Campbelltown’s Military History 1888-98

Campbelltown’s Military History 1888-98

The City of Campbelltown has a long history of military service. We sent our sons to the world wars, we were home to one of our greatest Victoria Cross recipients, Warrant Officer Kevin Wheately, and we proudly display monuments to these men in many of our public spaces. However, our involvement in Australian military history goes way beyond that of the 20th century, and indeed dates back to our colonial days.  These early colonial volunteers would be the basis for what would later become the Citizens Military Force (CMF) and in turn the Australian Imperial Force (AIF). 

The Towns official military history begins in 1885. With the death of General Charles Gordon following the siege of Khartoum in the Soudan (Now the Sudan), Premiere William Dalley had hastily assembled a force of approximately 770 men and around 200 horses. This expeditionary force would be the first Australian force to be sent overseas. Although it is unknown and unlikely that any Campbelltownians went with the contingent, it did spark a sense of patriotism in the township, though little would come from it immediately. However, things would change less than two months later.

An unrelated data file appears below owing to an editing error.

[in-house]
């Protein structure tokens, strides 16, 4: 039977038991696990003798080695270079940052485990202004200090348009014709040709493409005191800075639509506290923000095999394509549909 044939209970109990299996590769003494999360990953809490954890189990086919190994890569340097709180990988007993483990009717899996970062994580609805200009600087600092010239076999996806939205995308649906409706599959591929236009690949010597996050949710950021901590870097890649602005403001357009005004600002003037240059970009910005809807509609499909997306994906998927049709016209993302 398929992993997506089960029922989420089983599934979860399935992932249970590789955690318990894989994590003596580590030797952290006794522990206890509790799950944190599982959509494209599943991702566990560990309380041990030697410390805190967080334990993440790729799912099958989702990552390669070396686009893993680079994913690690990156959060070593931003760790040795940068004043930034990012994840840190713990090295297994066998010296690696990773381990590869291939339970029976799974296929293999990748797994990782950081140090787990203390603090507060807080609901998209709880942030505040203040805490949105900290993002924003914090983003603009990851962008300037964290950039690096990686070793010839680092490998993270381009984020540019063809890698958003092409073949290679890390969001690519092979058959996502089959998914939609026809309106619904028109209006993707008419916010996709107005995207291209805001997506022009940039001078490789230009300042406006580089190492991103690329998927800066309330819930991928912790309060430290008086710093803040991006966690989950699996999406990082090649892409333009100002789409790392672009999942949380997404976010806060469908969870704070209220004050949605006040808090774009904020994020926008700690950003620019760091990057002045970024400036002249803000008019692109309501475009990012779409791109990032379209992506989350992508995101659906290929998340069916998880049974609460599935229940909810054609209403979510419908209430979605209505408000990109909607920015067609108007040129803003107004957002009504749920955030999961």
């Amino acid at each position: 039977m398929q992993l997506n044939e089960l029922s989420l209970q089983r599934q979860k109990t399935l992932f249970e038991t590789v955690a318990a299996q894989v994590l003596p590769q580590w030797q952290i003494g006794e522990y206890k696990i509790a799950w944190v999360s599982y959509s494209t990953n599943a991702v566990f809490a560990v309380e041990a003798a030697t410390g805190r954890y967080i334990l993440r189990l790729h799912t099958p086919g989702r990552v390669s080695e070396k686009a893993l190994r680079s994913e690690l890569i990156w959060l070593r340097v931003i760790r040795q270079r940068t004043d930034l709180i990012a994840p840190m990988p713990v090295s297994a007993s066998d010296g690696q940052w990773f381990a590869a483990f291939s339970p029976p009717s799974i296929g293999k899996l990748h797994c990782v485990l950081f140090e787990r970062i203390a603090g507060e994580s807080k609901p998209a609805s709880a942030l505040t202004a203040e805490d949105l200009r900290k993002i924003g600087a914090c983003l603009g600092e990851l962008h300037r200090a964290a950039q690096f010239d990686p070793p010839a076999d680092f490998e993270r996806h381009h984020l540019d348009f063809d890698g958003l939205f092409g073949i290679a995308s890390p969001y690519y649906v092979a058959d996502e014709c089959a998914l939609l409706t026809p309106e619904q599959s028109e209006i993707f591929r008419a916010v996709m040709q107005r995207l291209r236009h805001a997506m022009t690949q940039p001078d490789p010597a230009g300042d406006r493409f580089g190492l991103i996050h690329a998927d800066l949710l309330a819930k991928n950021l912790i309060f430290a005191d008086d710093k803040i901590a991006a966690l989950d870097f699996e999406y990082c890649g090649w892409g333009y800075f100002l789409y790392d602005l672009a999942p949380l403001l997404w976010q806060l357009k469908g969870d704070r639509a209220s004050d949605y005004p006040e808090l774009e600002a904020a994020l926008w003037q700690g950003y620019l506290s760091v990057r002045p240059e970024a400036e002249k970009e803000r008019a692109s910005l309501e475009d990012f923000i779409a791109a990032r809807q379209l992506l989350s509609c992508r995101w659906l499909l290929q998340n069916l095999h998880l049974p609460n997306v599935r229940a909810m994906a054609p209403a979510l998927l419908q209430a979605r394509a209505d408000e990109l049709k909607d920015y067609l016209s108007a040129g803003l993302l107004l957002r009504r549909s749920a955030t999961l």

In May 1885 there was a scare with Russia. Russian forces had gathered off the boarder of Afghanistan and this proved to be a threat to British interest in the middle east. As a result, all operations in the Sudan were put on a hold and war with the Russian empire seemed imminent. This left the colonies in a precarious situation as they were left relatively undefended, and NSW in particular began to worry as many of its experienced soldiers and volunteers where off in a distant campaign. With all this in mind it was decided to rapidly expand the volunteer forces throughout the colony and on the 21st of May 1885, the Colonial Secretaries office announced the forming of 4 new companies. Albury, Mittagong and Young all were designated a company for the 1st Regiment NSW Volunteers and Campbelltown was assigned 1 company of the 2nd Regiment NSW Volunteers.